Build it and they will complain: Residents cry foul over ball field

Pre-emptive strike has Sykesville Town Council ready to drop park plan

May 30, 2000|By Mary Gail Hare | Mary Gail Hare,SUN STAFF

The mere mention of a baseball field in their upscale Sykesville neighborhood has residents crying foul.

At issue are 3.5 acres of open space between Talon and Wimmer lanes in the Hawk Ridge Farm subdivision at the western end of town. When the last houses have been built, the developer will give the property to the town.

The Parks and Recreation Department considered building a backstop and practice field on the site, similar to what is in place in nearby Burkett Park. The town is in line for about $40,000 in Open Space funds from the state, money that it will use to create and improve parks.

Mayor Jonathan S. Herman said the ball field at Wimmer and Talon lanes was "viewed as a potential option and was not a done deal. Parks and Rec was looking for ways to make this a better place to work and play."

Residents said the first inkling they had of the town's plans came from surveyors marking the property.

"This is public parkland and we want to be involved in discussions on its use," said Robert Martin. "You should be getting input from the community before the surveyors are out."

Residents of all 30 homes, which would face the field, want trees, walking trails and a couple of gazebos.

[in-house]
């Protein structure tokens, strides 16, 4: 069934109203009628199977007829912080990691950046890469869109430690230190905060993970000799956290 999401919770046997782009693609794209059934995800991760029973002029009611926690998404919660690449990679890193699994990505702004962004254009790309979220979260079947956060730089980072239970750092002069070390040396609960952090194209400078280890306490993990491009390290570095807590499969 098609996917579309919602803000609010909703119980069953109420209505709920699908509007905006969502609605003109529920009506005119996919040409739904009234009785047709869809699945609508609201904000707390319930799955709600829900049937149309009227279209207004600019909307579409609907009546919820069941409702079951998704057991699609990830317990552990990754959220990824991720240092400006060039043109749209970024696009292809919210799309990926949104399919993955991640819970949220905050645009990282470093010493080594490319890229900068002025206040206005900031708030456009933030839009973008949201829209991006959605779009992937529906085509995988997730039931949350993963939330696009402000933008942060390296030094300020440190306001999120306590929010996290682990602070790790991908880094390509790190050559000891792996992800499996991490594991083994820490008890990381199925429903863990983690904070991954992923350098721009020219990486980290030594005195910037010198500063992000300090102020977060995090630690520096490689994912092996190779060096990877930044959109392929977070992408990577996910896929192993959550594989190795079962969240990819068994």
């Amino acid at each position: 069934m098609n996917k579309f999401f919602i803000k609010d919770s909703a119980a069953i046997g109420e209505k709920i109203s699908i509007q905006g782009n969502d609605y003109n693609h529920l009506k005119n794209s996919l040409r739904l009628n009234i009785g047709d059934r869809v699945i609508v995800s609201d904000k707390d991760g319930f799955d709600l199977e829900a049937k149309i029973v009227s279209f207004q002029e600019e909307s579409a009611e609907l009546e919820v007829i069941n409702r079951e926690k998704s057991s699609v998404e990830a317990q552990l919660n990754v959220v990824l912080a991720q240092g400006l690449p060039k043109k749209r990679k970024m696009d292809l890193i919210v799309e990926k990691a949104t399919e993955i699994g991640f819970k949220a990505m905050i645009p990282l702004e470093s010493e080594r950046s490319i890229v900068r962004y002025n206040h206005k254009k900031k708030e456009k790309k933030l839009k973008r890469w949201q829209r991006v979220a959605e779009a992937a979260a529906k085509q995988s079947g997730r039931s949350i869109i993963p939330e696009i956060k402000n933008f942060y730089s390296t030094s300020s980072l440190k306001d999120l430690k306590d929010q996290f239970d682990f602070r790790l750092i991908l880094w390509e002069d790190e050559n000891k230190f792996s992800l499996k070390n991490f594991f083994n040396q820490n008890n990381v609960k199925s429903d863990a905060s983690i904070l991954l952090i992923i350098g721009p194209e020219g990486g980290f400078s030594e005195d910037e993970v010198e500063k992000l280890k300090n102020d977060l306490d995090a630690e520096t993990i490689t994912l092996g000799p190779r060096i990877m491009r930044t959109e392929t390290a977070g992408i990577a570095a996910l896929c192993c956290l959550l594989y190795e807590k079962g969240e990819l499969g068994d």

They said they oppose any permanent sports structure, and they have submitted a petition signed by more than 150 people supporting their stance.

More than 40 homeowners besieged the Town Council last week, insisting on a passive park. Many said a sports facility violates the covenants of their neighborhood.

"We know it is your duty to ensure recreation services for the entire town, but we oppose baseball fields and any other permanent sports structure," said Susan Dolan of Wimmer Lane.

"We are looking forward to trees and footpaths for all residents," she said.

Neighbors submitted their design proposal detailing the types of trees and shrubs they would like planted.

"We have beautiful ideas, and we want a wonderful summer without worrying about ball fields," said Frank Robert of Wimmer Lane. "We can't see baseball fields in our front yards and baseballs through our windows."

Many had measured the distance from the proposed home plate to their homes. For some, the distance is about 100 feet, and an errant baseball could damage property.

"It is ironic that we paid hefty property taxes on relatively expensive homes facing the open space and now the town appears poised to use some of those tax dollars to build a sports structure that ultimately will drive our home values down," said Stan Hubbard, quoting from a letter he read into the council record.

The mayor, who praised the residents for "a marvelous job presenting thoughts and ideas," informally polled the council and found unanimous support for the homeowners.

"I could never vote for a ball park in the middle of a community," said Councilman Charlie Mullins.

Councilwoman Jeannie Nichols, who leads the Parks and Recreation committee, said she is willing to work on a new design. She asked for volunteers to work with her committee.

"This park is unique in that houses front on it," said Nichols, who lives near the park site. "Any structure would be directly visible to the homes. This is something they don't want to see."

A meeting is set for 7 p.m. today at the Town House, 7547 Main St. Officials are asking for input as they design the park.

"We certainly don't want to push for something residents don't want," said Nichols. "Our idea is to improve parks and get the amenities that people do want."

The complaints produced one much-needed result, said Nichols.

"I think I will have a lot of volunteers for my committee," she said.

Information: 410-795-8959.

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